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Japanese Princess Ayako Gives Up Royal Status For Love, Marries Commoner

Written By Radhika Sarkar | Mumbai | Published:

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  •  Princess Ayako of Japan gave up her royal status to marry a commoner named Kei Moriya on October 29, 2018.
  • The couple exchanged rings at the shrine dedicated to the spirit of the princess' great-grandfather, Emperor Meji. 

 Princess Ayako of Japan gave up her royal status to marry a commoner named Kei Moriya on October 29, 2018. The two got married at a traditional ceremony at Tokyo's Meiji Shrine, and thus princess Ayako became the latest female royal to leave Japan's imperial family. Reportedly, the 28-year-old princess is the daughter of Emperor Akihito's late cousin Prince Takamado, who tied the knot with the 32-year-old Moriya, who is said to be an employee of shipping company Nippon Yusen.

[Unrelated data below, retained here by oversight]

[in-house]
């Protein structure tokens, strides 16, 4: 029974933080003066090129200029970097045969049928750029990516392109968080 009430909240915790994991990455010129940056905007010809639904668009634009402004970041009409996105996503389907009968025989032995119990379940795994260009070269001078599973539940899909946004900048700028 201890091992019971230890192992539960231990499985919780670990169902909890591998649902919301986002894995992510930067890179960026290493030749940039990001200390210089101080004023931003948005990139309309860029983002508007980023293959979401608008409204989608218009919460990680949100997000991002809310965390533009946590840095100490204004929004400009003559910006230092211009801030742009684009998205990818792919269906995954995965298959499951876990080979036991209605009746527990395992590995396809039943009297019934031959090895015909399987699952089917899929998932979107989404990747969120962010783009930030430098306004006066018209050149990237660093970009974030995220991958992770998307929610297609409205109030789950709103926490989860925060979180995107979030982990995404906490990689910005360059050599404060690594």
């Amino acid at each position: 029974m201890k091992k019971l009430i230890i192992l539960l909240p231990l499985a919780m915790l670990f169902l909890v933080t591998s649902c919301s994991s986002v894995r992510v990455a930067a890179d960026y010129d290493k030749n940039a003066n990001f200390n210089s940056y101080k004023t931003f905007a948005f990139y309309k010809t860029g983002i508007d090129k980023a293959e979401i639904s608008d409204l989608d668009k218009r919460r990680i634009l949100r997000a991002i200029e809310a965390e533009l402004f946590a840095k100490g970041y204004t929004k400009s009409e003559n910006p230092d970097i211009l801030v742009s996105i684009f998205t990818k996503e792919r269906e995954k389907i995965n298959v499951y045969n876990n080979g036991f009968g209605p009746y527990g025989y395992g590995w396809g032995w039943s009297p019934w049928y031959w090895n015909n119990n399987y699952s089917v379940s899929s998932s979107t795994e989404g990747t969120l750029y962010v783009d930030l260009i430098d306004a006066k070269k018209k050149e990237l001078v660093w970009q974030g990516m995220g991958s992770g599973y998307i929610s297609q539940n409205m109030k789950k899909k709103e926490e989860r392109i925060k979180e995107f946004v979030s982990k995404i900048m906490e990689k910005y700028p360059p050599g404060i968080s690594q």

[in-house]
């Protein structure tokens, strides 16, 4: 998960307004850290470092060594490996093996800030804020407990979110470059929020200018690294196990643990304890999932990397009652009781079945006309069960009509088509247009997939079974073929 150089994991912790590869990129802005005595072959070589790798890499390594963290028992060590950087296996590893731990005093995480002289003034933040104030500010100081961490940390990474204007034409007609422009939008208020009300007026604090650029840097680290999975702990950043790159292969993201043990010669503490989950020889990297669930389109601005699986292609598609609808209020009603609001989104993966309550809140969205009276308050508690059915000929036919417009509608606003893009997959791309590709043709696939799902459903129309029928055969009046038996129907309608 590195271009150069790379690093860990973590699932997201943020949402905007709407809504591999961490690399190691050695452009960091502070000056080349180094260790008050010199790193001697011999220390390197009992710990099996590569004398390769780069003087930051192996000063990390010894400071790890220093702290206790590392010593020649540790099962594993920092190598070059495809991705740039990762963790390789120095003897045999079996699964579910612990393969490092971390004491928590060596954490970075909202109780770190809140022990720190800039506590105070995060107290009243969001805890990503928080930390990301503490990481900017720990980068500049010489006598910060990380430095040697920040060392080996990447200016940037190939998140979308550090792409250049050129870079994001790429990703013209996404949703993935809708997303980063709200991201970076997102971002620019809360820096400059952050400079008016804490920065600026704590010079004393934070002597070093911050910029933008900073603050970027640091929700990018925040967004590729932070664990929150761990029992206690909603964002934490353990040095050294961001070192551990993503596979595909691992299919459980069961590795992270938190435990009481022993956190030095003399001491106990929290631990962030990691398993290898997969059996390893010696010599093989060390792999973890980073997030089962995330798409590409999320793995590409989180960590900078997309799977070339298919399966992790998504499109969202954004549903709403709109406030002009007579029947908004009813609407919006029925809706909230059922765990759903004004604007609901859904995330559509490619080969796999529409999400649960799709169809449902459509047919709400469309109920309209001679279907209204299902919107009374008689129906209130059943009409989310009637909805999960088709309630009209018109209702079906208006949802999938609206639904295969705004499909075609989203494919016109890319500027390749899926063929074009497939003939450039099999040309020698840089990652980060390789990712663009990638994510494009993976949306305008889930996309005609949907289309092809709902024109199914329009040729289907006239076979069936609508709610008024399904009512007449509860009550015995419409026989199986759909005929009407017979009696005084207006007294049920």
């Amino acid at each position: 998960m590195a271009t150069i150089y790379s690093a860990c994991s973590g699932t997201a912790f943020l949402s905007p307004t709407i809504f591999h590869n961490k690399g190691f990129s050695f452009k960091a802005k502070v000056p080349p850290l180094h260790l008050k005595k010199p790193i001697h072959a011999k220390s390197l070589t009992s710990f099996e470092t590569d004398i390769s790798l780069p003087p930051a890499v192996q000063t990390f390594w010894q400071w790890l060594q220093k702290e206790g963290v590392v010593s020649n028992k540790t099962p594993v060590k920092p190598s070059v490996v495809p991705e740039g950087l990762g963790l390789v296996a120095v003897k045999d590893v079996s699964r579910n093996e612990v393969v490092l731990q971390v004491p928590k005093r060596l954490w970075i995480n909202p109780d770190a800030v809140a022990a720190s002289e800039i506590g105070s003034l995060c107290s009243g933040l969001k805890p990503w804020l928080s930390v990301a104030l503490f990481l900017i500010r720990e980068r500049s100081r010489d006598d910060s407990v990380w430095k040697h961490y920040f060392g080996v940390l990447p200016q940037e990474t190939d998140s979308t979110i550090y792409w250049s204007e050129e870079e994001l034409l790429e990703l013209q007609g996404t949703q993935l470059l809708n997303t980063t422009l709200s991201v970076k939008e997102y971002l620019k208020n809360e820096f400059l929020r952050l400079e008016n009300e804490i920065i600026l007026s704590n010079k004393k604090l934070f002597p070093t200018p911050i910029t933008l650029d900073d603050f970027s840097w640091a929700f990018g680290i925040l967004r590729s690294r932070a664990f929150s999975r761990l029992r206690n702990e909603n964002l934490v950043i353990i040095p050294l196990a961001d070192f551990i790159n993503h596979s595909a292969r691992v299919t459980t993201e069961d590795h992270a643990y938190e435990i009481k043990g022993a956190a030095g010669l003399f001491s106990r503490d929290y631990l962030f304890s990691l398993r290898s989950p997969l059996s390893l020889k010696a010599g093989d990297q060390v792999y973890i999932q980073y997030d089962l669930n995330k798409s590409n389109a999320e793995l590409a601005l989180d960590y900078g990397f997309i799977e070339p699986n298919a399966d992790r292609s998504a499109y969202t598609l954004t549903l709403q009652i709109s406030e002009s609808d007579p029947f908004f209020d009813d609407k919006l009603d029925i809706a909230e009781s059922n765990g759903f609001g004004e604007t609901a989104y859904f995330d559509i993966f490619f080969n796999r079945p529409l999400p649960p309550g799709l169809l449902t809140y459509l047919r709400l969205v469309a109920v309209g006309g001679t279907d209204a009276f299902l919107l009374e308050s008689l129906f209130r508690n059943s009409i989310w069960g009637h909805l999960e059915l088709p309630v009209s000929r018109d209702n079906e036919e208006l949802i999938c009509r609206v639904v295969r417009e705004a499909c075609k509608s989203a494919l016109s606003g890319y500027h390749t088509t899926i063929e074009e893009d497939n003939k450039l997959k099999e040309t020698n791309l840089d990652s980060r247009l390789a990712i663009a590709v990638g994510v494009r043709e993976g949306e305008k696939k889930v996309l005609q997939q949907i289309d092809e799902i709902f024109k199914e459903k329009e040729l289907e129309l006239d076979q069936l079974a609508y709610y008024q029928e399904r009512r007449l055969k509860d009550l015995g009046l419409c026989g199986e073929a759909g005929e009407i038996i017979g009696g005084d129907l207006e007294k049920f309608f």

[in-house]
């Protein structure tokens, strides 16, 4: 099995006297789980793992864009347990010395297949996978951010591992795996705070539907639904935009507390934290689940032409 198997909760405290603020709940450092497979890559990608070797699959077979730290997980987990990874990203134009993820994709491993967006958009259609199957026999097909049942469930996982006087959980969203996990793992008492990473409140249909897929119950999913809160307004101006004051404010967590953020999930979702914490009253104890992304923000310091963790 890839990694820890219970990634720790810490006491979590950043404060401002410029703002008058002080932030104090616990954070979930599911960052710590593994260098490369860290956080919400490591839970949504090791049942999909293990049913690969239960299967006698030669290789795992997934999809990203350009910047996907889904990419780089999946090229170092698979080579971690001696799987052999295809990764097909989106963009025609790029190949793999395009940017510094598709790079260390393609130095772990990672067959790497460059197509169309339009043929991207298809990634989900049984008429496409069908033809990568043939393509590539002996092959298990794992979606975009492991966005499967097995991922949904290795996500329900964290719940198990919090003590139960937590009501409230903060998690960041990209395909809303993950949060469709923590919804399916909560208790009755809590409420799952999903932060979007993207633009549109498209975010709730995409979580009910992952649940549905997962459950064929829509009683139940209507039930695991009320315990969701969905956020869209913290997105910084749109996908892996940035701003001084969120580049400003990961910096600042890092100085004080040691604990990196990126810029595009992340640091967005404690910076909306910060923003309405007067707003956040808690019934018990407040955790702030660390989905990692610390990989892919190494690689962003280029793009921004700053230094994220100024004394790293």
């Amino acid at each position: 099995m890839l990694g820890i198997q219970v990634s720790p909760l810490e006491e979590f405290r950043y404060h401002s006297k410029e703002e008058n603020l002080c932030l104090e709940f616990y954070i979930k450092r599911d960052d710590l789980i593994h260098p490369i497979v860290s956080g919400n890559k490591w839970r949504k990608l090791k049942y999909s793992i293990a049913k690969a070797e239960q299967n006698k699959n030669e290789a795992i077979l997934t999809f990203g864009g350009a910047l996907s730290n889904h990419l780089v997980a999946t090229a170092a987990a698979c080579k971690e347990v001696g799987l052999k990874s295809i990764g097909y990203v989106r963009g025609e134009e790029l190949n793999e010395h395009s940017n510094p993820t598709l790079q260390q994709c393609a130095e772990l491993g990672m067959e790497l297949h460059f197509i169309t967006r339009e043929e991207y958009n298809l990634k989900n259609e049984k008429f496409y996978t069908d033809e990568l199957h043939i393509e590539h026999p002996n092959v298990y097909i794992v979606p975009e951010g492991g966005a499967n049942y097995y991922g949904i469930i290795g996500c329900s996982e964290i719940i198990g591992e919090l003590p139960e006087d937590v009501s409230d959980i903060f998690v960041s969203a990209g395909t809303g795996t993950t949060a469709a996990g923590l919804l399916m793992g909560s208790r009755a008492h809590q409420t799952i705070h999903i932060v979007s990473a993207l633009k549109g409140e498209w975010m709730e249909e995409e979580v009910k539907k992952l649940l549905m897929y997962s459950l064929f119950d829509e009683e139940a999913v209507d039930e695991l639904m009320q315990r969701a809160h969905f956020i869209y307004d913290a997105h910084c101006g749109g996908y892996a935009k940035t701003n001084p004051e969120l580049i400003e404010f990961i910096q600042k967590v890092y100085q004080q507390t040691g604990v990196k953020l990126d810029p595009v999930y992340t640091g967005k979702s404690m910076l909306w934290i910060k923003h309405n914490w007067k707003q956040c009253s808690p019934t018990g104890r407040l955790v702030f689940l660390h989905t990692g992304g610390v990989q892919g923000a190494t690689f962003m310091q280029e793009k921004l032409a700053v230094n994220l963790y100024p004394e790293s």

(Source: Twitter) 

On the occasion of their marriage, the princess was seen wearing a layered court Kimono and moulded hairdo, which resembles the typical hairstyle of the aristocracy while the groom sported a black tuxedo with grey trousers. The couple exchanged rings at the shrine dedicated to the spirit of the princess' great-grandfather, Emperor Meji. 

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In a news conference, the princess revealed that she was ecstatic to be married and that she appreciates so many people coming to visit them at the Meji Shrine in order to congratulate them. The Japanese royals have been given freedom to marry whom they want for at least the past three generations. Reportedly, Emperor Akihito was the first crown prince to marry a commoner, who became Empress Michiko. The two are said to have met while playing at a tennis court. 

(Source: Twitter) 

After the marriage, Princess Ayako had to renounce her status as a royal, as she had married a commoner. As per reports, it is a practice for women under the country's law. After signing the marriage papers, the princess will officially become Ayako Moriya.

Reportedly, the Royal family of Japan has been experiencing a shortage of males and so the shrinking of the royal family has raised many concerns and calls for the changes in the Imperial law, but the conservatives have deeply resisted to allowing the female to inherit the Chrysanthemum Throne.

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